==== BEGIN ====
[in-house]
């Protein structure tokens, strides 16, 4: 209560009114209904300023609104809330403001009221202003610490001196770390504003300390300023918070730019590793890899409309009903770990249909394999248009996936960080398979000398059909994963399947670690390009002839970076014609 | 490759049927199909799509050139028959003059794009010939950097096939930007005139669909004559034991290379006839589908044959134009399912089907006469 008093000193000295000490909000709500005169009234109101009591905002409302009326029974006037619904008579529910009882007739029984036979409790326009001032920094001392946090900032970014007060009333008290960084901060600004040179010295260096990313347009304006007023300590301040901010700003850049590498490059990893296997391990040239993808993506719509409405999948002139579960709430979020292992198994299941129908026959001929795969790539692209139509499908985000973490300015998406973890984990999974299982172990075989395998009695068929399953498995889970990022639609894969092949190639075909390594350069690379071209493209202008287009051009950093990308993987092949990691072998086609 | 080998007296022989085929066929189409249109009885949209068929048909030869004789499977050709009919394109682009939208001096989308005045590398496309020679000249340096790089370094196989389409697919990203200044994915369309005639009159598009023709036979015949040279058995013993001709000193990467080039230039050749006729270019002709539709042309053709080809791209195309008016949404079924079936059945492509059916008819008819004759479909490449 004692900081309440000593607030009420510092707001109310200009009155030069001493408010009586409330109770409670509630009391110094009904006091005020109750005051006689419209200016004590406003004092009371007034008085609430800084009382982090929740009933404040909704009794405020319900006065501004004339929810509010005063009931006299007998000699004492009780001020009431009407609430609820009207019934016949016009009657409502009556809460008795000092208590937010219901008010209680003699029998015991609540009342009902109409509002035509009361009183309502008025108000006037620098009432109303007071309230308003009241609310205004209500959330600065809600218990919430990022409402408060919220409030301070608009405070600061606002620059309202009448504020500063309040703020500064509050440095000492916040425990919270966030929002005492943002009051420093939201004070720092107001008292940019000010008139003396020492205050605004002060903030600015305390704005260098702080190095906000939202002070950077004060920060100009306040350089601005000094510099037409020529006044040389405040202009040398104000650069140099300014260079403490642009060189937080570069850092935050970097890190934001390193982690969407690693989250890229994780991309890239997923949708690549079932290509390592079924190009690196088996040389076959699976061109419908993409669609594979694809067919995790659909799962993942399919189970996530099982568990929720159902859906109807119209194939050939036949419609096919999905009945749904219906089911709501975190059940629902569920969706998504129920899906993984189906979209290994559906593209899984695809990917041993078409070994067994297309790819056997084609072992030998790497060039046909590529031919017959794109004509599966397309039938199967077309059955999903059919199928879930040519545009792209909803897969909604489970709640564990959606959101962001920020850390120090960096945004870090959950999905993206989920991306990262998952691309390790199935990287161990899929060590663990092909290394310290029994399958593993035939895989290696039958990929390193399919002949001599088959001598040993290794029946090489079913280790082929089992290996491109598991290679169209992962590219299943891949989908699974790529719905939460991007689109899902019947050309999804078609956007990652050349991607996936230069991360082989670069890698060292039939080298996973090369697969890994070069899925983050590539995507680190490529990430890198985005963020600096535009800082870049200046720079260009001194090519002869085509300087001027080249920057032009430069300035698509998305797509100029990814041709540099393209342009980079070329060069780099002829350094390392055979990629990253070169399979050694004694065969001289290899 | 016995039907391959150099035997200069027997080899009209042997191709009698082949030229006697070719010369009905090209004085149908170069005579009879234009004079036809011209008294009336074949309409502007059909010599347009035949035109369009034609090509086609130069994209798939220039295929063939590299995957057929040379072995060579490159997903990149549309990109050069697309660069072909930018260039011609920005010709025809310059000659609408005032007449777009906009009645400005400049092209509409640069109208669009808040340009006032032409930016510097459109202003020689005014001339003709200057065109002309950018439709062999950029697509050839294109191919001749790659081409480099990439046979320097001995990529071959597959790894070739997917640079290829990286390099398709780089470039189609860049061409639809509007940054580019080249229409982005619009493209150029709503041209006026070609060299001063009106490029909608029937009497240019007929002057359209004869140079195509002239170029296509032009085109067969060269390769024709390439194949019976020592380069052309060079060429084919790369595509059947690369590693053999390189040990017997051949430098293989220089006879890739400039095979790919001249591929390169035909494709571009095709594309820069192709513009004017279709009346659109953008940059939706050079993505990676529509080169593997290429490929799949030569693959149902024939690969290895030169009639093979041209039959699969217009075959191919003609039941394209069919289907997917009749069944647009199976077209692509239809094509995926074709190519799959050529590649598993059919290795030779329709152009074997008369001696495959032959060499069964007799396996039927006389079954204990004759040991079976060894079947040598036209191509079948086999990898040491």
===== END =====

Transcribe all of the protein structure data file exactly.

[in-house]
């Protein structure tokens, strides 16, 4: 209560009114209904300023609104809330403001009221202003610490001196770390504003300390300023918070730019590793890899409309009903770990249909394999248009996936960080398979000398059909994963399947670690390009002839970076014609 | 490759049927199909799509050139028959003059794009010939950097096939930007005139669909004559034991290379006839589908044959134009399912089907006469 008093000193000295000490909000709500005169009234109101009591905002409302009326029974006037619904008579529910009882007739029984036979409790326009001032920094001392946090900032970014007060009333008290960084901060600004040179010295260096990313347009304006007023300590301040901010700003850049590498490059990893296997391990040239993808993506719509409405999948002139579960709430979020292992198994299941129908026959001929795969790539692209139509499908985000973490300015998406973890984990999974299982172990075989395998009695068929399953498995889970990022639609894969092949190639075909390594350069690379071209493209202008287009051009950093990308993987092949990691072998086609 | 080998007296022989085929066929189409249109009885949209068929048909030869004789499977050709009919394109682009939208001096989308005045590398496309020679000249340096790089370094196989389409697919990203200044994915369309005639009159598009023709036979015949040279058995013993001709000193990467080039230039050749006729270019002709539709042309053709080809791209195309008016949404079924079936059945492509059916008819008819004759479909490449 004692900081309440000593607030009420510092707001109310200009009155030069001493408010009586409330109770409670509630009391110094009904006091005020109750005051006689419209200016004590406003004092009371007034008085609430800084009382982090929740009933404040909704009794405020319900006065501004004339929810509010005063009931006299007998000699004492009780001020009431009407609430609820009207019934016949016009009657409502009556809460008795000092208590937010219901008010209680003699029998015991609540009342009902109409509002035509009361009183309502008025108000006037620098009432109303007071309230308003009241609310205004209500959330600065809600218990919430990022409402408060919220409030301070608009405070600061606002620059309202009448504020500063309040703020500064509050440095000492916040425990919270966030929002005492943002009051420093939201004070720092107001008292940019000010008139003396020492205050605004002060903030600015305390704005260098702080190095906000939202002070950077004060920060100009306040350089601005000094510099037409020529006044040389405040202009040398104000650069140099300014260079403490642009060189937080570069850092935050970097890190934001390193982690969407690693989250890229994780991309890239997923949708690549079932290509390592079924190009690196088996040389076959699976061109419908993409669609594979694809067919995790659909799962993942399919189970996530099982568990929720159902859906109807119209194939050939036949419609096919999905009945749904219906089911709501975190059940629902569920969706998504129920899906993984189906979209290994559906593209899984695809990917041993078409070994067994297309790819056997084609072992030998790497060039046909590529031919017959794109004509599966397309039938199967077309059955999903059919199928879930040519545009792209909803897969909604489970709640564990959606959101962001920020850390120090960096945004870090959950999905993206989920991306990262998952691309390790199935990287161990899929060590663990092909290394310290029994399958593993035939895989290696039958990929390193399919002949001599088959001598040993290794029946090489079913280790082929089992290996491109598991290679169209992962590219299943891949989908699974790529719905939460991007689109899902019947050309999804078609956007990652050349991607996936230069991360082989670069890698060292039939080298996973090369697969890994070069899925983050590539995507680190490529990430890198985005963020600096535009800082870049200046720079260009001194090519002869085509300087001027080249920057032009430069300035698509998305797509100029990814041709540099393209342009980079070329060069780099002829350094390392055979990629990253070169399979050694004694065969001289290899 | 016995039907391959150099035997200069027997080899009209042997191709009698082949030229006697070719010369009905090209004085149908170069005579009879234009004079036809011209008294009336074949309409502007059909010599347009035949035109369009034609090509086609130069994209798939220039295929063939590299995957057929040379072995060579490159997903990149549309990109050069697309660069072909930018260039011609920005010709025809310059000659609408005032007449777009906009009645400005400049092209509409640069109208669009808040340009006032032409930016510097459109202003020689005014001339003709200057065109002309950018439709062999950029697509050839294109191919001749790659081409480099990439046979320097001995990529071959597959790894070739997917640079290829990286390099398709780089470039189609860049061409639809509007940054580019080249229409982005619009493209150029709503041209006026070609060299001063009106490029909608029937009497240019007929002057359209004869140079195509002239170029296509032009085109067969060269390769024709390439194949019976020592380069052309060079060429084919790369595509059947690369590693053999390189040990017997051949430098293989220089006879890739400039095979790919001249591929390169035909494709571009095709594309820069192709513009004017279709009346659109953008940059939706050079993505990676529509080169593997290429490929799949030569693959149902024939690969290895030169009639093979041209039959699969217009075959191919003609039941394209069919289907997917009749069944647009199976077209692509239809094509995926074709190519799959050529590649598993059919290795030779329709152009074997008369001696495959032959060499069964007799396996039927006389079954204990004759040991079976060894079947040598036209191509079948086999990898040491």